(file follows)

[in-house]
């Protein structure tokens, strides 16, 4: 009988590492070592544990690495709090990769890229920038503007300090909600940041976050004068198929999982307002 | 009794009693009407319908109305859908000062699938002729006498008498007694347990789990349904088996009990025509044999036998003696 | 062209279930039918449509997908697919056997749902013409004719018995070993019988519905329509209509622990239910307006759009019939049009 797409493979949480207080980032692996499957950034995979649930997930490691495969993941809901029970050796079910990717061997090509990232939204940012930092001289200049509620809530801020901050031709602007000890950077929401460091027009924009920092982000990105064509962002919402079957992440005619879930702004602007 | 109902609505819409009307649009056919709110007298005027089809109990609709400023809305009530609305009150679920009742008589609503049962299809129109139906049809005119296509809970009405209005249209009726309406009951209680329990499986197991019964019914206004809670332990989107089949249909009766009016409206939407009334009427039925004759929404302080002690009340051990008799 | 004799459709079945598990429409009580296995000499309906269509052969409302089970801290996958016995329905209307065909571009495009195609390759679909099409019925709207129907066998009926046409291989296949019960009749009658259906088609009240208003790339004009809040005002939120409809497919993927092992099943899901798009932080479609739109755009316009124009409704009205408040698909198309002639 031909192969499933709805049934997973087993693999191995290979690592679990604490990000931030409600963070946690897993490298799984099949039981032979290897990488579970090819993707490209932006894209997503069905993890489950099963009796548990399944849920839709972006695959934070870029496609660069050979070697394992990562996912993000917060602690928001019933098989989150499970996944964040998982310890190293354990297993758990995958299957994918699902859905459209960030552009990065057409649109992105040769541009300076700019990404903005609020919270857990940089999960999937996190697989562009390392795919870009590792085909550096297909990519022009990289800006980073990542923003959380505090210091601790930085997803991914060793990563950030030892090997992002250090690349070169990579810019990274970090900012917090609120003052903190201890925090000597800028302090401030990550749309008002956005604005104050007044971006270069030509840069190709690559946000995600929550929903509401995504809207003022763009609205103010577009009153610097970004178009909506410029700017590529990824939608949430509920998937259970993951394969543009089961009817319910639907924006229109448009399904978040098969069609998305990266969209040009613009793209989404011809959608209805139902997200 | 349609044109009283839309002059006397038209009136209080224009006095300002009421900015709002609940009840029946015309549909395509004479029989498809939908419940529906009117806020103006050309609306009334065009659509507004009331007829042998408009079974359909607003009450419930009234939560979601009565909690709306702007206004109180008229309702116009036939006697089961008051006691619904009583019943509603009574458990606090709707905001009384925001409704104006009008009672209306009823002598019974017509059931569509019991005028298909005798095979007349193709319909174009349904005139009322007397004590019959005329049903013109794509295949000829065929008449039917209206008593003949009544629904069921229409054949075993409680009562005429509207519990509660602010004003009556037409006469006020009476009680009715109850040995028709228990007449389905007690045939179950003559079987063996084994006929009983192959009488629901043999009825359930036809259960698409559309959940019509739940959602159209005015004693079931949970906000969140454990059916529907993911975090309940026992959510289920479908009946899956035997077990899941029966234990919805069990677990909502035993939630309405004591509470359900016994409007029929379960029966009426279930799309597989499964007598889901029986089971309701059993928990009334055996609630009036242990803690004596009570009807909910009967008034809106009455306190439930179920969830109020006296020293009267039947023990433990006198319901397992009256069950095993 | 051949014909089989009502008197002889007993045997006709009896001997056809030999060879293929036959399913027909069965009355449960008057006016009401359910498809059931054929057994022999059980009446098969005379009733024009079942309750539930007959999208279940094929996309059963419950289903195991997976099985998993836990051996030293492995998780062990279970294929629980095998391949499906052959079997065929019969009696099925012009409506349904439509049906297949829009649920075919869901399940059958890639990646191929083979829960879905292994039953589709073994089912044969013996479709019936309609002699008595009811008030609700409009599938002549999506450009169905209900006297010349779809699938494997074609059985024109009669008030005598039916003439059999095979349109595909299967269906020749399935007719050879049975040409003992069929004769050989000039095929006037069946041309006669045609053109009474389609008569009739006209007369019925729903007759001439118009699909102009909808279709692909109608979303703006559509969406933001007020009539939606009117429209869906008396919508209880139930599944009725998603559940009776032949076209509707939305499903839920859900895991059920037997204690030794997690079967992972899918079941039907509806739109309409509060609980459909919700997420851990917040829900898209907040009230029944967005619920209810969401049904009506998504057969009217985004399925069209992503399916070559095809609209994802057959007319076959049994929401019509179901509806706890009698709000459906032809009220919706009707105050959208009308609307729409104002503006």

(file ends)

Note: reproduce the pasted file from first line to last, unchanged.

[in-house]
């Protein structure tokens, strides 16, 4: 009988590492070592544990690495709090990769890229920038503007300090909600940041976050004068198929999982307002 | 009794009693009407319908109305859908000062699938002729006498008498007694347990789990349904088996009990025509044999036998003696 | 062209279930039918449509997908697919056997749902013409004719018995070993019988519905329509209509622990239910307006759009019939049009 797409493979949480207080980032692996499957950034995979649930997930490691495969993941809901029970050796079910990717061997090509990232939204940012930092001289200049509620809530801020901050031709602007000890950077929401460091027009924009920092982000990105064509962002919402079957992440005619879930702004602007 | 109902609505819409009307649009056919709110007298005027089809109990609709400023809305009530609305009150679920009742008589609503049962299809129109139906049809005119296509809970009405209005249209009726309406009951209680329990499986197991019964019914206004809670332990989107089949249909009766009016409206939407009334009427039925004759929404302080002690009340051990008799 | 004799459709079945598990429409009580296995000499309906269509052969409302089970801290996958016995329905209307065909571009495009195609390759679909099409019925709207129907066998009926046409291989296949019960009749009658259906088609009240208003790339004009809040005002939120409809497919993927092992099943899901798009932080479609739109755009316009124009409704009205408040698909198309002639 031909192969499933709805049934997973087993693999191995290979690592679990604490990000931030409600963070946690897993490298799984099949039981032979290897990488579970090819993707490209932006894209997503069905993890489950099963009796548990399944849920839709972006695959934070870029496609660069050979070697394992990562996912993000917060602690928001019933098989989150499970996944964040998982310890190293354990297993758990995958299957994918699902859905459209960030552009990065057409649109992105040769541009300076700019990404903005609020919270857990940089999960999937996190697989562009390392795919870009590792085909550096297909990519022009990289800006980073990542923003959380505090210091601790930085997803991914060793990563950030030892090997992002250090690349070169990579810019990274970090900012917090609120003052903190201890925090000597800028302090401030990550749309008002956005604005104050007044971006270069030509840069190709690559946000995600929550929903509401995504809207003022763009609205103010577009009153610097970004178009909506410029700017590529990824939608949430509920998937259970993951394969543009089961009817319910639907924006229109448009399904978040098969069609998305990266969209040009613009793209989404011809959608209805139902997200 | 349609044109009283839309002059006397038209009136209080224009006095300002009421900015709002609940009840029946015309549909395509004479029989498809939908419940529906009117806020103006050309609306009334065009659509507004009331007829042998408009079974359909607003009450419930009234939560979601009565909690709306702007206004109180008229309702116009036939006697089961008051006691619904009583019943509603009574458990606090709707905001009384925001409704104006009008009672209306009823002598019974017509059931569509019991005028298909005798095979007349193709319909174009349904005139009322007397004590019959005329049903013109794509295949000829065929008449039917209206008593003949009544629904069921229409054949075993409680009562005429509207519990509660602010004003009556037409006469006020009476009680009715109850040995028709228990007449389905007690045939179950003559079987063996084994006929009983192959009488629901043999009825359930036809259960698409559309959940019509739940959602159209005015004693079931949970906000969140454990059916529907993911975090309940026992959510289920479908009946899956035997077990899941029966234990919805069990677990909502035993939630309405004591509470359900016994409007029929379960029966009426279930799309597989499964007598889901029986089971309701059993928990009334055996609630009036242990803690004596009570009807909910009967008034809106009455306190439930179920969830109020006296020293009267039947023990433990006198319901397992009256069950095993 | 051949014909089989009502008197002889007993045997006709009896001997056809030999060879293929036959399913027909069965009355449960008057006016009401359910498809059931054929057994022999059980009446098969005379009733024009079942309750539930007959999208279940094929996309059963419950289903195991997976099985998993836990051996030293492995998780062990279970294929629980095998391949499906052959079997065929019969009696099925012009409506349904439509049906297949829009649920075919869901399940059958890639990646191929083979829960879905292994039953589709073994089912044969013996479709019936309609002699008595009811008030609700409009599938002549999506450009169905209900006297010349779809699938494997074609059985024109009669008030005598039916003439059999095979349109595909299967269906020749399935007719050879049975040409003992069929004769050989000039095929006037069946041309006669045609053109009474389609008569009739006209007369019925729903007759001439118009699909102009909808279709692909109608979303703006559509969406933001007020009539939606009117429209869906008396919508209880139930599944009725998603559940009776032949076209509707939305499903839920859900895991059920037997204690030794997690079967992972899918079941039907509806739109309409509060609980459909919700997420851990917040829900898209907040009230029944967005619920209810969401049904009506998504057969009217985004399925069209992503399916070559095809609209994802057959007319076959049994929401019509179901509806706890009698709000459906032809009220919706009707105050959208009308609307729409104002503006």